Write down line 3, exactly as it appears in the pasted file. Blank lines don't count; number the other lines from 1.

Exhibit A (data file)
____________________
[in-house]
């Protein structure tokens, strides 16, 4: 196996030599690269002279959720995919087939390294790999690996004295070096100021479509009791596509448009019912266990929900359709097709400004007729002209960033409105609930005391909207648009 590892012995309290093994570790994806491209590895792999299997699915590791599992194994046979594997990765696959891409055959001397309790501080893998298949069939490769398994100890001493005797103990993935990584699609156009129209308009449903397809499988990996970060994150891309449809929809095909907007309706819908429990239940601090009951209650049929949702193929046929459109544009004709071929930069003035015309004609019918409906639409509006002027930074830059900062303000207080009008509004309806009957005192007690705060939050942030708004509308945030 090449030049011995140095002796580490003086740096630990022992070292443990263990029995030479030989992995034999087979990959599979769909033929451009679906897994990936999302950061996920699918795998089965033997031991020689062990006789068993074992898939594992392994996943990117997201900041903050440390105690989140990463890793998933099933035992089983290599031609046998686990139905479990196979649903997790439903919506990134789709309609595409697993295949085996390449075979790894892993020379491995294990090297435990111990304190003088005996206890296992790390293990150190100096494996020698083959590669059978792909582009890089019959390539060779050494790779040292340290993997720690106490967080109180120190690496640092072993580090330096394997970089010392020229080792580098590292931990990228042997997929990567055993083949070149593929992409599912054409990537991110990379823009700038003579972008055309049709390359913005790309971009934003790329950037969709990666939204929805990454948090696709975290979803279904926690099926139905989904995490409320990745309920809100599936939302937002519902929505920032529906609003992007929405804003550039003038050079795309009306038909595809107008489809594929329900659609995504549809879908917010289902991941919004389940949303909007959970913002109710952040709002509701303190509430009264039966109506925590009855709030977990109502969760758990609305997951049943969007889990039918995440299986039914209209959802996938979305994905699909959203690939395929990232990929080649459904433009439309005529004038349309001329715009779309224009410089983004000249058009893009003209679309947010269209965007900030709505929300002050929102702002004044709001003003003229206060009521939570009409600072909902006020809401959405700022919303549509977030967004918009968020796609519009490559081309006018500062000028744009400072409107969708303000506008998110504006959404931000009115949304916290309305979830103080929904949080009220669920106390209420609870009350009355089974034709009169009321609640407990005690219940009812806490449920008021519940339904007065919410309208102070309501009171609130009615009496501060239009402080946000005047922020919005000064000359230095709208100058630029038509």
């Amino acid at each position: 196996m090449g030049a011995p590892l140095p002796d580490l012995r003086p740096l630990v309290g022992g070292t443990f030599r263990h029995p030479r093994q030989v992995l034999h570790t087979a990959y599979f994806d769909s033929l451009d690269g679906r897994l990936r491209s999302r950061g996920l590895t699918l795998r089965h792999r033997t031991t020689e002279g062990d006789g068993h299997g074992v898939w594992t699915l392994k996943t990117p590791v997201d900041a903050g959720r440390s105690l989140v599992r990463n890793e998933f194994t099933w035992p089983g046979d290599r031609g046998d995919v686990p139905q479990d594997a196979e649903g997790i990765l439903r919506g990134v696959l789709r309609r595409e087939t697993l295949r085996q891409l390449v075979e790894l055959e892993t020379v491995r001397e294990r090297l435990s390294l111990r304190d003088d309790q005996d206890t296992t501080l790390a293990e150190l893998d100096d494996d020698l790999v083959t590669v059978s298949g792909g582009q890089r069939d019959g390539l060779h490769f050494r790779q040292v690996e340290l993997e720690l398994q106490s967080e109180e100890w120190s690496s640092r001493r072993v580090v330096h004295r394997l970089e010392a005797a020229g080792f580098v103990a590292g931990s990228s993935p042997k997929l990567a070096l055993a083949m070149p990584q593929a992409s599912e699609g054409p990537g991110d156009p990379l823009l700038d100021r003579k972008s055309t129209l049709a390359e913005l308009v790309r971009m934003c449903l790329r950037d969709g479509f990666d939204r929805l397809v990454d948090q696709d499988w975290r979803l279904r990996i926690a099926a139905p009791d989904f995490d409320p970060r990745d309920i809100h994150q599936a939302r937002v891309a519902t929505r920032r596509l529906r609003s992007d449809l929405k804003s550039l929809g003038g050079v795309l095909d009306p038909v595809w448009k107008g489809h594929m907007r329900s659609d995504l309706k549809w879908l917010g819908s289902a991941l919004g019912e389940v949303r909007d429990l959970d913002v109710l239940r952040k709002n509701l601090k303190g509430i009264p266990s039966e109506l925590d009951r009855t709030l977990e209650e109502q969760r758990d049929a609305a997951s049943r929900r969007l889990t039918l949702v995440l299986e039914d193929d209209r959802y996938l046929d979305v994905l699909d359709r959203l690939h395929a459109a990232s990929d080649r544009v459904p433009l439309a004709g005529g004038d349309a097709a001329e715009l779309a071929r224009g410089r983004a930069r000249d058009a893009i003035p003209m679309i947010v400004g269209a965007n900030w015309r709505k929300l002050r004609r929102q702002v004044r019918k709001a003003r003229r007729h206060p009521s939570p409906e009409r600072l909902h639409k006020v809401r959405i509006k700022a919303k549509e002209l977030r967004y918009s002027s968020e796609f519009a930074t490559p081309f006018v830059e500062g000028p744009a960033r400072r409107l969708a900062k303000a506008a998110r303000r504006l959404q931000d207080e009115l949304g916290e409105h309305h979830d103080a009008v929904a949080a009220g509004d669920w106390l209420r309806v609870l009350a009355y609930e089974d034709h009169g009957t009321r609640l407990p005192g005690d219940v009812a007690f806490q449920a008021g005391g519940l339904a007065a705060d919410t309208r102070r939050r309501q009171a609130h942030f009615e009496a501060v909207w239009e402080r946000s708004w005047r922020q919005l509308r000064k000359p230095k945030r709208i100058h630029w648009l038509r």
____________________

């Amino acid at each position: 196996m090449g030049a011995p590892l140095p002796d580490l012995r003086p740096l630990v309290g022992g070292t443990f030599r263990h029995p030479r093994q030989v992995l034999h570790t087979a990959y599979f994806d769909s033929l451009d690269g679906r897994l990936r491209s999302r950061g996920l590895t699918l795998r089965h792999r033997t031991t020689e002279g062990d006789g068993h299997g074992v898939w594992t699915l392994k996943t990117p590791v997201d900041a903050g959720r440390s105690l989140v599992r990463n890793e998933f194994t099933w035992p089983g046979d290599r031609g046998d995919v686990p139905q479990d594997a196979e649903g997790i990765l439903r919506g990134v696959l789709r309609r595409e087939t697993l295949r085996q891409l390449v075979e790894l055959e892993t020379v491995r001397e294990r090297l435990s390294l111990r304190d003088d309790q005996d206890t296992t501080l790390a293990e150190l893998d100096d494996d020698l790999v083959t590669v059978s298949g792909g582009q890089r069939d019959g390539l060779h490769f050494r790779q040292v690996e340290l993997e720690l398994q106490s967080e109180e100890w120190s690496s640092r001493r072993v580090v330096h004295r394997l970089e010392a005797a020229g080792f580098v103990a590292g931990s990228s993935p042997k997929l990567a070096l055993a083949m070149p990584q593929a992409s599912e699609g054409p990537g991110d156009p990379l823009l700038d100021r003579k972008s055309t129209l049709a390359e913005l308009v790309r971009m934003c449903l790329r950037d969709g479509f990666d939204r929805l397809v990454d948090q696709d499988w975290r979803l279904r990996i926690a099926a139905p009791d989904f995490d409320p970060r990745d309920i809100h994150q599936a939302r937002v891309a519902t929505r920032r596509l529906r609003s992007d449809l929405k804003s550039l929809g003038g050079v795309l095909d009306p038909v595809w448009k107008g489809h594929m907007r329900s659609d995504l309706k549809w879908l917010g819908s289902a991941l919004g019912e389940v949303r909007d429990l959970d913002v109710l239940r952040k709002n509701l601090k303190g509430i009264p266990s039966e109506l925590d009951r009855t709030l977990e209650e109502q969760r758990d049929a609305a997951s049943r929900r969007l889990t039918l949702v995440l299986e039914d193929d209209r959802y996938l046929d979305v994905l699909d359709r959203l690939h395929a459109a990232s990929d080649r544009v459904p433009l439309a004709g005529g004038d349309a097709a001329e715009l779309a071929r224009g410089r983004a930069r000249d058009a893009i003035p003209m679309i947010v400004g269209a965007n900030w015309r709505k929300l002050r004609r929102q702002v004044r019918k709001a003003r003229r007729h206060p009521s939570p409906e009409r600072l909902h639409k006020v809401r959405i509006k700022a919303k549509e002209l977030r967004y918009s002027s968020e796609f519009a930074t490559p081309f006018v830059e500062g000028p744009a960033r400072r409107l969708a900062k303000a506008a998110r303000r504006l959404q931000d207080e009115l949304g916290e409105h309305h979830d103080a009008v929904a949080a009220g509004d669920w106390l209420r309806v609870l009350a009355y609930e089974d034709h009169g009957t009321r609640l407990p005192g005690d219940v009812a007690f806490q449920a008021g005391g519940l339904a007065a705060d919410t309208r102070r939050r309501q009171a609130h942030f009615e009496a501060v909207w239009e402080r946000s708004w005047r922020q919005l509308r000064k000359p230095k945030r709208i100058h630029w648009l038509r």